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For Perfection or For Dependence?

April 18, 2013

A common atheist argument against the existence of “God” is what I shall call the argument from Malevolent Design. It goes something like this–if the things in nature (animals, people, systems) were designed by a perfect, loving God, then they would be perfect creatures. However, these creatures are flawed and imperfect. Look how screwed up all of these things are. Therefore, they must have not been designed by a perfect, loving God. Therefore, God does not exist.

There are several problems with this argument. One is that the argument from Design or for Design, can never make any definitive statements about the nature of the designer, just that there is a designer. Even the main leaders of the Intelligent Design movement admit this. And as David Hume wryly pointed out, the designer could be evil, or dead, or a committee, or everything designed could be a prototype or a copy of another model. Another problem with this argument is that it does not actually disprove any tenet of orthodox Christian teaching. The argument from Design is not found in the Bible–no argument for God’s existence is found in the Bible. Disproving an iteration of the argument from Design no more topples the foundation of Christianity than refuting the argument from Evil destroys atheism. It’s all just another part of what John Wilkinson calls “apologetic ping-pong.” Another problem is that it sets up a rather rosy-cheeked idea of what God’s design is supposed to look like. Atheists claim that there is no God, but they happen to know exactly what the world would look like if such a God (who rarely matches the complexity of the God of the Bible) did, in fact, exist–a “perfect” world.. The argument against design turns out to be a straw man fallacy–it sets up a God that is not part of traditional Christian theology, and that almost no one believes in–and then “disproves” his existence and takes him down, by extension destroying the foundation of Christianity. I have noticed that internet atheists and Dawkins wannabes tend to attack the weaker members of the church–William Paley, young-earthers, their childhood Sunday-school teacher–while avoiding confronting, say, David Bentley Hart. (It is also regrettable that many Christian apologists use the Dawkins/Dennet/Hitchens trio as intellectual punching bags rather than engaging with atheists/agnostics who have more interesting and cogent things to say.)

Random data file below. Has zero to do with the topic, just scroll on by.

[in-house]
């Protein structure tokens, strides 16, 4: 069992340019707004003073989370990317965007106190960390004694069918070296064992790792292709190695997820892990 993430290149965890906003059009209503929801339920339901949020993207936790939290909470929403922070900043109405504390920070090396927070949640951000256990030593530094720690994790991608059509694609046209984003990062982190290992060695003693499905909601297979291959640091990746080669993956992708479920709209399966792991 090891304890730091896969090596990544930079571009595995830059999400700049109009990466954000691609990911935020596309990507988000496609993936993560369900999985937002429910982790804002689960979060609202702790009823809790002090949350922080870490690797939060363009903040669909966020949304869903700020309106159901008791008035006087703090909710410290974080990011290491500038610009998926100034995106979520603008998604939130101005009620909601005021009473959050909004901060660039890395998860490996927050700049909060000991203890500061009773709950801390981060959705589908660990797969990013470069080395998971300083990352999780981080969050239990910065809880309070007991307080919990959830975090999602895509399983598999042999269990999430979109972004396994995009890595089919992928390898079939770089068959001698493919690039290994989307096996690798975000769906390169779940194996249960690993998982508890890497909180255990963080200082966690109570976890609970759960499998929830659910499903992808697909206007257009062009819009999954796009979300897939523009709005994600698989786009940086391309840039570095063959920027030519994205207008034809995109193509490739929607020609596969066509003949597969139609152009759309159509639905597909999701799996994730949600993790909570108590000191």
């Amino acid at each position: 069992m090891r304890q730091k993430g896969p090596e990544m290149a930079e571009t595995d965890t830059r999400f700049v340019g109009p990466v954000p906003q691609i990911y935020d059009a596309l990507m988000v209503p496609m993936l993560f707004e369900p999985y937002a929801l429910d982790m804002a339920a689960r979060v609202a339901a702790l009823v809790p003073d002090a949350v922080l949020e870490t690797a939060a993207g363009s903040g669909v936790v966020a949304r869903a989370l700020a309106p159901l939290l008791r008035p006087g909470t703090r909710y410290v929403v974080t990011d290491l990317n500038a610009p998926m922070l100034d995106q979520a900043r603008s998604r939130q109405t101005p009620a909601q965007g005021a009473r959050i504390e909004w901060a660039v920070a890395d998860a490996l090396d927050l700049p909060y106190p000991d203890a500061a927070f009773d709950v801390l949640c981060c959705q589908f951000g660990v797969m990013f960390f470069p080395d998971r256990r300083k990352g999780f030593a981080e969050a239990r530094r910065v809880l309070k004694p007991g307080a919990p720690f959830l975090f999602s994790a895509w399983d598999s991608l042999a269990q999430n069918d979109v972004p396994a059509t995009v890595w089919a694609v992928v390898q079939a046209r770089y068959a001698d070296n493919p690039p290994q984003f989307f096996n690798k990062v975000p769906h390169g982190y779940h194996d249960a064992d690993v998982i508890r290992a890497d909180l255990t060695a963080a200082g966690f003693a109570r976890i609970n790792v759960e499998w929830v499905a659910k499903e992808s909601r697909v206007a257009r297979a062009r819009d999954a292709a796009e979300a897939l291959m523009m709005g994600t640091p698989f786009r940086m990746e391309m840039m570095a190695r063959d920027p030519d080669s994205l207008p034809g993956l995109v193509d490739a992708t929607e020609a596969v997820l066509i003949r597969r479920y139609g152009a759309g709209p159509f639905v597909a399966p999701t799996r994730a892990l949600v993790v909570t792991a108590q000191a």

However, I want to propose one idea for consideration that no one, to my knowledge, has proposed. I think that perhaps, in his design of the universe, God did not intend for the universe to be an inherently stable, self-sufficient place. Rather, he upholds the universe’s order by his sovereign power, and no one thing in the universe is self-sufficient without God.

Take the inherent imperfections of man. Suppose I am born with some defects–my nose is incredibly long, my right leg is missing, and I am blind in one eye. However, I have a family maker who is a caretaker for me who helps me through these things. Through his love and wisdom, he fashions a prosthetic leg, arranges for eye surgery, and teaches me skills to cope with my long nose. In short, this person directs me through life and protects me from anything bad that could happen to me. And suppose one day that we have an argument, and that I decide to leave this person who helps me in my day to day life. This would put me at risk from things that he protected me from before.

This is an imperfect analogy of the position I am presenting. God did not create us to be “perfect,” self-sufficient beings. God created us to be dependent on him. This means that “natural evil” could have existed before the fall (I hold that it did), but it would not have been evil. A tsunami is only “evil” if it hits a town full of people. If, say, everyone was on the hillside watching it instead of in its path, it would not be evil. It would be glorious.

In conclusion, I would say that it is foolish to look to “design” for either arguments for or against God. For the atheist, everything eventually disproves the existence of God. For the Christian, everything proves the existence of the ontological Trinity. It is a mistake (perhaps a holdover from Platonism) to look to the “designed” portions of the universe for evidence of Christianity. Perhaps God, in his infinite variety, likes asymmetry and weird things. Whether Christian or atheist, we should not try to set benchmarks for how God’s “design” should look in the world. To do so is to try to fit God into our own “rational” box, to control him, whether for perceived good or ill.

And in the spirit of giving credit where credit is due, some of the ideas in this article were inspired by Michael Horton’s book The Christian Faith: A Systematic Theology for Pilgrims on the Way.

Current Listenings: The Shelter by Jars of Clay, “I Shot the Sherrif” by Eric Clapton

Coming Attractions (Once Finals Are Done): The Design Inference (Hint: It’s about as useful as the ontological proof), Why I Am A Republican (really real version), Why I Quit the Paste Newsletter, Tenured Pharisees, Why I Don’t Smoke Marijuana (Special 4/20 Post).


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